[ Amanda Sferruzzi-Perri completed a Bachelor of Science degree with Honours in the School of Molecular and Biomedical Sciences at University of Adelaide, Australia (2001). In 2007, she was awarded her PhD for research into the role of maternal insulin-like growth factors in fetal growth in the Research Centre for Reproductive Health, by the University of Adelaide. In 2008, Amanda received a CJ Martin Biomedical Fellowship from the NH&MRC to investigate the regulation of placental development and function by the IGFs at the University of Cambridge, UK. She is continuing her research through the award of a Next Generation Fellowship from Centre for Trophoblast Research, UK (2010).]
Maternal insulin-like growth factors (IGFs) play a pivotal role in modulating fetal growth via their actions on both the mother and the placenta. Circulating IGFs influence maternal tissue growth and metabolism, thereby regulating nutrient availability for the growth of the conceptus. Maternal IGFs also regulate placental morphogenesis, substrate transport and hormone secretion, all of which influence fetal growth either via indirect effects on maternal substrate availability, or through direct effects on the placenta and its capacity to supply nutrients to the fetus. The extent to which IGFs influence the mother and/or placenta are dependent on the species and maternal factors, including age and nutrition. As altered fetal growth is associated with increased perinatal morbidity and mortality and a greater risk of developing degenerative diseases in adult life, understanding the role of maternal IGFs during pregnancy is essential in order to identify mechanisms underlying altered fetal growth and offspring programming.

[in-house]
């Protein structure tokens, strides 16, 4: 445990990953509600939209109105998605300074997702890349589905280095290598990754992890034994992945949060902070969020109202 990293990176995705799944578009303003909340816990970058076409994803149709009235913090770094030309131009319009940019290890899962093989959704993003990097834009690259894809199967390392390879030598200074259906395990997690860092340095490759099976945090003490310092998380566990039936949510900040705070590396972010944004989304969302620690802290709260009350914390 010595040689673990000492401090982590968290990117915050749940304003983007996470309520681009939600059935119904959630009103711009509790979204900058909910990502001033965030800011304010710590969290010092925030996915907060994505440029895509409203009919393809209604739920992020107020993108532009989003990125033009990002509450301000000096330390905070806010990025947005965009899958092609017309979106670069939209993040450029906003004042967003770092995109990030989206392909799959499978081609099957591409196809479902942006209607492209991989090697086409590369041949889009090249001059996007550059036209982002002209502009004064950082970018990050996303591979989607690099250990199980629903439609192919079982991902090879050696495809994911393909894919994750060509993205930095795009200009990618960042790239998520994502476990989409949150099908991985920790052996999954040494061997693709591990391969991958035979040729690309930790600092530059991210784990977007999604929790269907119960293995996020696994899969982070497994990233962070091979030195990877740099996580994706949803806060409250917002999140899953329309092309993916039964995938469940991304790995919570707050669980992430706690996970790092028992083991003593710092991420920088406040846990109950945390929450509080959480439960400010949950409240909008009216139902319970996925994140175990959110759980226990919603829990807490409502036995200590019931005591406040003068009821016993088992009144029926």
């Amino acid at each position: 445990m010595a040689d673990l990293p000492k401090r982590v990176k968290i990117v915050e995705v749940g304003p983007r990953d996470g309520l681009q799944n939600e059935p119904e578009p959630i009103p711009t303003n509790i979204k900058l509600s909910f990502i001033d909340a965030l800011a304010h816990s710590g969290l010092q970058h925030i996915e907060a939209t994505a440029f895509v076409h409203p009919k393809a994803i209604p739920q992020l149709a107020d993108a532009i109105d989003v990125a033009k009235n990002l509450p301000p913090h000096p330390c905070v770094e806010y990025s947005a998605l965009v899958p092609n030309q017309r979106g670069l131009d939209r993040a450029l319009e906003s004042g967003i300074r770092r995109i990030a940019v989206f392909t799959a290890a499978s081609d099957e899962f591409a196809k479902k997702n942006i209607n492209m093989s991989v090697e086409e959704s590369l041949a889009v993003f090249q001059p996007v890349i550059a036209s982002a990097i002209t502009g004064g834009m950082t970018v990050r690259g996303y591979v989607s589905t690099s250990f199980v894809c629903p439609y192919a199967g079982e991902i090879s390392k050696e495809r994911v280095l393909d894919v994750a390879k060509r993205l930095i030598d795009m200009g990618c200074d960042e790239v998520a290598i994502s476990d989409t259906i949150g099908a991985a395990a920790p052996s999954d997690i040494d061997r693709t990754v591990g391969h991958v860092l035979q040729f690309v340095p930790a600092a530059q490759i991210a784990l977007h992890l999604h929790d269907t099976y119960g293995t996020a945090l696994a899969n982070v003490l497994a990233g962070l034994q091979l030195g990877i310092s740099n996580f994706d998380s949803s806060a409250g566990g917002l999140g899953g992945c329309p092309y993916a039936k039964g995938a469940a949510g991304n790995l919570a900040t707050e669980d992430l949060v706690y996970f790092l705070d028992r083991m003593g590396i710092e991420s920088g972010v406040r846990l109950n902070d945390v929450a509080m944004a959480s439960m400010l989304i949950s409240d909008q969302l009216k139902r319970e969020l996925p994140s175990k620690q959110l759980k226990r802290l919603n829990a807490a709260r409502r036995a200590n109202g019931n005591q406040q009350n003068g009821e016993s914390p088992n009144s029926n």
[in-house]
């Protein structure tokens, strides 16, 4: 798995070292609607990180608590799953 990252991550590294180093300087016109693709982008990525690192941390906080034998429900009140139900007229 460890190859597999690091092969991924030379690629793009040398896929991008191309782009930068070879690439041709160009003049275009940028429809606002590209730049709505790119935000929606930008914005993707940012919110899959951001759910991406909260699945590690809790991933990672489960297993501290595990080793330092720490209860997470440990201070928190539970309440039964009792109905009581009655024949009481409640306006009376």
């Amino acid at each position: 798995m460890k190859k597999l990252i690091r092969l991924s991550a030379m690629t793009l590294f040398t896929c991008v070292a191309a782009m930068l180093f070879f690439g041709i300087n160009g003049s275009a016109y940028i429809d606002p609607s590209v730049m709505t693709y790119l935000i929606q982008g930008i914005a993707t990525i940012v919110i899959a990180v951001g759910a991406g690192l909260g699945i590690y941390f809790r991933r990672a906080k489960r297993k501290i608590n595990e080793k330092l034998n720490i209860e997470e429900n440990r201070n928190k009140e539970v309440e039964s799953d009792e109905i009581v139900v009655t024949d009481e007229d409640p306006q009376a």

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amino isobutyric acid
day of pregnancy
human chorionic gonadotropin
human placental lactogen
insulin-like growth factor
IGF binding protein
The insulin-like growth factors (IGFs) IGF-I and IGF-II are 7.5 kDa single-chained polypeptides that promote growth both before and after birth. They affect the metabolism, mitogenesis and differentiation of a wide variety of cell types, including those of the placenta by binding to IGF receptors (IGF1R and IGF2R), insulin receptor (InsR) and a hybrid IGF1R–InsR receptor. Their bioavailability is influenced by at least six IGF binding proteins (IGFBP-1 to IGFBP-6) that prolong the IGF half-life in the circulation and transport IGFs to their receptors. Together, the IGFs, their receptors and binding proteins form the IGF axis, which is responsive to a range of environmental signals including nutrients, oxygen and hormones, such as growth hormone (GH), cortisol, insulin, thyroid hormones and sex steroids.